Want good regional mass transit? New study urges regional governance first to make it happen

Forget counties using the ballot box to fix Tampa Bay's long-standing commuting traffic woes, a new study concludes. Instead, it suggests the counties band together behind a regional solution.
[Times file photo]
Forget counties using the ballot box to fix Tampa Bay's long-standing commuting traffic woes, a new study concludes. Instead, it suggests the counties band together behind a regional solution. [Times file photo]
Published Jan. 31, 2017

The hurdles confronting a regional approach to transportation in Tampa Bay feel like a tale as old as time. Over and over, Hillsborough or Pinellas counties have independently pressed their voters to support a single county mass transit project only to see withering defeats at the ballot box.

Maybe Tampa Bay is failing in the voting booth because the metro area — one of the nation's largest lacking a comprehensive, multi-county transportation plan — keeps putting the cart before the horse. You can't pursue a regional transportation strategy when most of the players involved still operate inside and are beholden to separate county powers.

Enter the Tampa Bay Partnership. The regional economic development group reinvented itself last year keen on making regional mass transit — whatever form it may eventually take — a realistic goal.

Forget the ballot box for now. This is about reorganizing some of the existing key players to think, restructure and then act regionally.

"A one-county approach does very little to solve the regional challenge — the real challenge," Tampa Bay Partnership CEO Rick Homans said in an interview.

To lend credibility and detail to the notion of taking a regional approach to transportation, the Tampa Bay Partnership today is officially releasing a study titled "The Need for Regional Governance in Tampa Bay" and meeting with nearly two dozen state legislators from this region to discuss the findings. Two business leaders — Tampa Bay Lightning owner and real estate developer Jeff Vinik and Vology CEO Barry Shevlin — are heading the Partnership's transportation working group on this matter.

The study was prepared for the Partnership by researchers at the Eno Center for Transportation, a long established, non-partisan think-tank in Washington, D.C. that promotes innovative policies in transportation. Eno is named for William Phelps Eno, who a century or so ago helped modernize traffic plans for such major cities as New York, London, and Paris, and was among inventors to popularize stop signs, taxi stands and pedestrian safety islands among other transit features still popular today.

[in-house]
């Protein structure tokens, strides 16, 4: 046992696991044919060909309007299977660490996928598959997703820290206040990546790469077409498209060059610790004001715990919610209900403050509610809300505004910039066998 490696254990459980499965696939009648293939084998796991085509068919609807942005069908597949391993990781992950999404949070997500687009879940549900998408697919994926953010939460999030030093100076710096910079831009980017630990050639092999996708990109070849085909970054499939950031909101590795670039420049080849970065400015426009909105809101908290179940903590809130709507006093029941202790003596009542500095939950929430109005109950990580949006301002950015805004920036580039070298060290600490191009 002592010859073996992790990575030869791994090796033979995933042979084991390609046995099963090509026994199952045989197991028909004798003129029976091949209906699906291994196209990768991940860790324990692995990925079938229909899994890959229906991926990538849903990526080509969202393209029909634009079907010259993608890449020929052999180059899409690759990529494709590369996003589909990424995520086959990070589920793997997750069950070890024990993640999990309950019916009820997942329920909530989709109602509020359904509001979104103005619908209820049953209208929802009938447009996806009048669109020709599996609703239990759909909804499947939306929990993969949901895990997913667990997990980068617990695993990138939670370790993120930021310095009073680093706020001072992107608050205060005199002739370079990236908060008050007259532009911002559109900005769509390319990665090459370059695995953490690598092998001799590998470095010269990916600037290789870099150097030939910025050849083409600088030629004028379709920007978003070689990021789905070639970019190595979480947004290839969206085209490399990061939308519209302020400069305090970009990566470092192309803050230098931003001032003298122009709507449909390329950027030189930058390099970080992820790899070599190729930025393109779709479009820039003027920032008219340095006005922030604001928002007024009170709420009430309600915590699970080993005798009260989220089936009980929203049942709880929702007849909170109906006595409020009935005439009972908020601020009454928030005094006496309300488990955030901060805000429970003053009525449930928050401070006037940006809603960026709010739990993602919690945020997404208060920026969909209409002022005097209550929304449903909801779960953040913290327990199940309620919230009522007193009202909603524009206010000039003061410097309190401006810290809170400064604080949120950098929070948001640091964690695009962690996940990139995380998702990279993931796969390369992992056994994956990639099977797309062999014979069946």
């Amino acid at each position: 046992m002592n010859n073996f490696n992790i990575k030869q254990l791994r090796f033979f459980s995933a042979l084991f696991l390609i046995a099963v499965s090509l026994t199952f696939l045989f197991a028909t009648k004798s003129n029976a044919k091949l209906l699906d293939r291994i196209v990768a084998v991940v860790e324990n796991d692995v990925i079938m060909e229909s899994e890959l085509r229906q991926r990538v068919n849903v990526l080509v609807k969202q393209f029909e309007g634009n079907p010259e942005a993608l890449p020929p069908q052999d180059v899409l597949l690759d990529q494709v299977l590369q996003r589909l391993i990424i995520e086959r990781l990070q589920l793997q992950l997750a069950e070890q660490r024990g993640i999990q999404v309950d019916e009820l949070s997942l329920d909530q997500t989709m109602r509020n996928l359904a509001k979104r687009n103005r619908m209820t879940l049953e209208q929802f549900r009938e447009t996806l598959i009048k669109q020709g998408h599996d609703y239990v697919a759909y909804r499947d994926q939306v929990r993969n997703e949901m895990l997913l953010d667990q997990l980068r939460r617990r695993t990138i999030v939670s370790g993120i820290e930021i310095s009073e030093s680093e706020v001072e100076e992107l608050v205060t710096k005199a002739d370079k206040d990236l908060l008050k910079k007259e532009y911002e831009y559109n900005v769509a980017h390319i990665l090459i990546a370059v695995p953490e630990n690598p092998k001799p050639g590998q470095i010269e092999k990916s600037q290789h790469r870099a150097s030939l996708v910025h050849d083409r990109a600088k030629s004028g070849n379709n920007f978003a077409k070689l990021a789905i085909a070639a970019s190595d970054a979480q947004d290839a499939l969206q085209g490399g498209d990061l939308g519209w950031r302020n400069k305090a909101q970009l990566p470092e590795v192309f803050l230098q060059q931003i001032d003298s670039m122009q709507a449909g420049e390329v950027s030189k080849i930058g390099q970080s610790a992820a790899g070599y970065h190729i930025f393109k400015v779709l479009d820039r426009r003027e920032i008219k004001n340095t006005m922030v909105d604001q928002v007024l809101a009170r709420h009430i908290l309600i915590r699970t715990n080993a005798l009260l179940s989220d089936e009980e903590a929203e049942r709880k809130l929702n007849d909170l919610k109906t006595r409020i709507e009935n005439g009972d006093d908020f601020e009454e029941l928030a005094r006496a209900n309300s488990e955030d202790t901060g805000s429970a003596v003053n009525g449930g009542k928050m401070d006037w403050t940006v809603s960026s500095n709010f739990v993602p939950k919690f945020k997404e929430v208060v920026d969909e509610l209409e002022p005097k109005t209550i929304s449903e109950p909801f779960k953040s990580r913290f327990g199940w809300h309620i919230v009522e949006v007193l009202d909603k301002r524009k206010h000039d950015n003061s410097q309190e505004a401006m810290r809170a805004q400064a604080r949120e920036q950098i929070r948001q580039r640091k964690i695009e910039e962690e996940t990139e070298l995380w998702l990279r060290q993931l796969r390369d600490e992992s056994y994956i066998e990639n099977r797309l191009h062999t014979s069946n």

The 18-page study concludes that some core issues — namely transportation, environment, poverty and crime — do not stop at artificial county borders and outstrip the resources of individual cities. Broader solutions are called for.

"The Tampa Bay region needs to reform its transportation governance in response to these trends," the Eno study concludes. It warns a county-driven transit approach is "out-of-step" with how people and goods move throughout a region. Too many local projects end up competing for too little money, it states, and run counter to federal and state efforts to encourage thinking and action on a regional scale.

The Eno study urges Tampa Bay embrace a regional approach while there seems to be a groundswell of civic, corporate and political willingness to try bolder ideas. "This presents a generational opportunity for real change," Eno researchers stated. "The region should not miss out on that opportunity."

Among the study's recommendations is a merger of the Hillsborough, Pinellas and Pasco county level metropolitan planning organizations (MPOs), along with those in certain nearby counties. The result would be a single regional MPO, which is the norm these days in the vast majority of major metros in the country.

The study's arrival did not happen in a vacuum. A regional transit feasibility plan backed by the Florida Department of Transportation is also under way that will offer more concrete transportation ideas. The goal, said Homans, is to have a regional vision for transit in the area by some time in 2018, and a plan to phase it in over time.

If Tampa Bay wants a modern regional transit system, then it needs to modernize the organizations that will govern it, Homans said. "We are at the beginning of a long and challenging process.

Our biggest hurdle," he acknowledged, "is trust. Creating a regional structure involves building trust between the leaders of the involved counties."

He cautioned the road ahead may prove rocky at times.

"We will stub our toes doing this if we have not built the right operational plan for it."

Contact Robert Trigaux at Follow @venturetampabay.